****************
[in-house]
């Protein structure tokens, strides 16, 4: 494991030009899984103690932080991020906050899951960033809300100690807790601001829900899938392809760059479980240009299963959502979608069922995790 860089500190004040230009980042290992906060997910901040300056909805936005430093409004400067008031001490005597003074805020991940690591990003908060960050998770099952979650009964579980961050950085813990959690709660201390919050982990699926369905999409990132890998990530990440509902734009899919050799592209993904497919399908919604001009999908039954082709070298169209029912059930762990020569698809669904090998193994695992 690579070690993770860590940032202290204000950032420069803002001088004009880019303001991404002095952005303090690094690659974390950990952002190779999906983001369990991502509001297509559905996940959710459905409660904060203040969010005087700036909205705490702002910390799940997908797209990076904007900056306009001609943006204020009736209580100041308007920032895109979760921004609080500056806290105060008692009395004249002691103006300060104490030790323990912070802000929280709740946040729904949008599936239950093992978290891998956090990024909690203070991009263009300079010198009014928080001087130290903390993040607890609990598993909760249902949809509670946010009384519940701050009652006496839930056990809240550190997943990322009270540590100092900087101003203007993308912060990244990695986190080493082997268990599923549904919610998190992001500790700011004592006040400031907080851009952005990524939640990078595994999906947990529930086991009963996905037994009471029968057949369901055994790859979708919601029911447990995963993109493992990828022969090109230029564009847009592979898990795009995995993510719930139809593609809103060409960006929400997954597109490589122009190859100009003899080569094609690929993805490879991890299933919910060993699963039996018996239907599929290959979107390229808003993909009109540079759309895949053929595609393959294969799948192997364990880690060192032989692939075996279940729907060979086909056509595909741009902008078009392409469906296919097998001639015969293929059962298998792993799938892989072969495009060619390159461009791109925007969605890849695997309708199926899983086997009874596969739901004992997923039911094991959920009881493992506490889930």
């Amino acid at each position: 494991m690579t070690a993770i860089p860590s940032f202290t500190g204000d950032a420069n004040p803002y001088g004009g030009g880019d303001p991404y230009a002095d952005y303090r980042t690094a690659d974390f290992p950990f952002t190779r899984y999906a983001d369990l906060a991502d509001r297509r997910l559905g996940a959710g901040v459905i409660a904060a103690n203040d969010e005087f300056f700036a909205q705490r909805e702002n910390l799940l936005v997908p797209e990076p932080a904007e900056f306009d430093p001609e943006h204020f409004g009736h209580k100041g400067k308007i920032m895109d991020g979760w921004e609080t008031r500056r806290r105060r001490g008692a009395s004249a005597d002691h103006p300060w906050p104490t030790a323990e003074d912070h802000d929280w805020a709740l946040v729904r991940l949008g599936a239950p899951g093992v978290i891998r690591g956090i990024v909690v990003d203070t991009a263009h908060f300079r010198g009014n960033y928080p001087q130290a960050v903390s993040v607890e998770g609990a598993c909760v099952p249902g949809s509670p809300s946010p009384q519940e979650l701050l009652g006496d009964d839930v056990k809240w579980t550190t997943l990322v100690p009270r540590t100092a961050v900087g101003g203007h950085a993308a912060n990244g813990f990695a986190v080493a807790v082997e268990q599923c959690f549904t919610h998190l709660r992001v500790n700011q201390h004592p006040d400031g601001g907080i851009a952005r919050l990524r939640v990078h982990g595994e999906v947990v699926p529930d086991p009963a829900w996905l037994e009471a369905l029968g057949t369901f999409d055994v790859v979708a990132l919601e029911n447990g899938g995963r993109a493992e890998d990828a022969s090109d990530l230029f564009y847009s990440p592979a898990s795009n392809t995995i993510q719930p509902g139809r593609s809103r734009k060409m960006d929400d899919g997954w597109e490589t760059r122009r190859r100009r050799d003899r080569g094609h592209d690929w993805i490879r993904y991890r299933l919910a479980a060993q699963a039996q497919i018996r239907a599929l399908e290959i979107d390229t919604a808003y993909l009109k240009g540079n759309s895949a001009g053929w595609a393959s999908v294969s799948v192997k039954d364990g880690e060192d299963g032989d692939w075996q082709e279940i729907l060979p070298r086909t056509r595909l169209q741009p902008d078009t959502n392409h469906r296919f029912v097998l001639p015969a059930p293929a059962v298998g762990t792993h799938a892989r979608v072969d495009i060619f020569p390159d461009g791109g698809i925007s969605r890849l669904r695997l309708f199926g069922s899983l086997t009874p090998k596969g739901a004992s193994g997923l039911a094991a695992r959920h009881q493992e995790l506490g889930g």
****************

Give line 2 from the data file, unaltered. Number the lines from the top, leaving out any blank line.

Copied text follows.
């Protein structure tokens, strides 16, 4: 494991030009899984103690932080991020906050899951960033809300100690807790601001829900899938392809760059479980240009299963959502979608069922995790 860089500190004040230009980042290992906060997910901040300056909805936005430093409004400067008031001490005597003074805020991940690591990003908060960050998770099952979650009964579980961050950085813990959690709660201390919050982990699926369905999409990132890998990530990440509902734009899919050799592209993904497919399908919604001009999908039954082709070298169209029912059930762990020569698809669904090998193994695992 690579070690993770860590940032202290204000950032420069803002001088004009880019303001991404002095952005303090690094690659974390950990952002190779999906983001369990991502509001297509559905996940959710459905409660904060203040969010005087700036909205705490702002910390799940997908797209990076904007900056306009001609943006204020009736209580100041308007920032895109979760921004609080500056806290105060008692009395004249002691103006300060104490030790323990912070802000929280709740946040729904949008599936239950093992978290891998956090990024909690203070991009263009300079010198009014928080001087130290903390993040607890609990598993909760249902949809509670946010009384519940701050009652006496839930056990809240550190997943990322009270540590100092900087101003203007993308912060990244990695986190080493082997268990599923549904919610998190992001500790700011004592006040400031907080851009952005990524939640990078595994999906947990529930086991009963996905037994009471029968057949369901055994790859979708919601029911447990995963993109493992990828022969090109230029564009847009592979898990795009995995993510719930139809593609809103060409960006929400997954597109490589122009190859100009003899080569094609690929993805490879991890299933919910060993699963039996018996239907599929290959979107390229808003993909009109540079759309895949053929595609393959294969799948192997364990880690060192032989692939075996279940729907060979086909056509595909741009902008078009392409469906296919097998001639015969293929059962298998792993799938892989072969495009060619390159461009791109925007969605890849695997309708199926899983086997009874596969739901004992997923039911094991959920009881493992506490889930």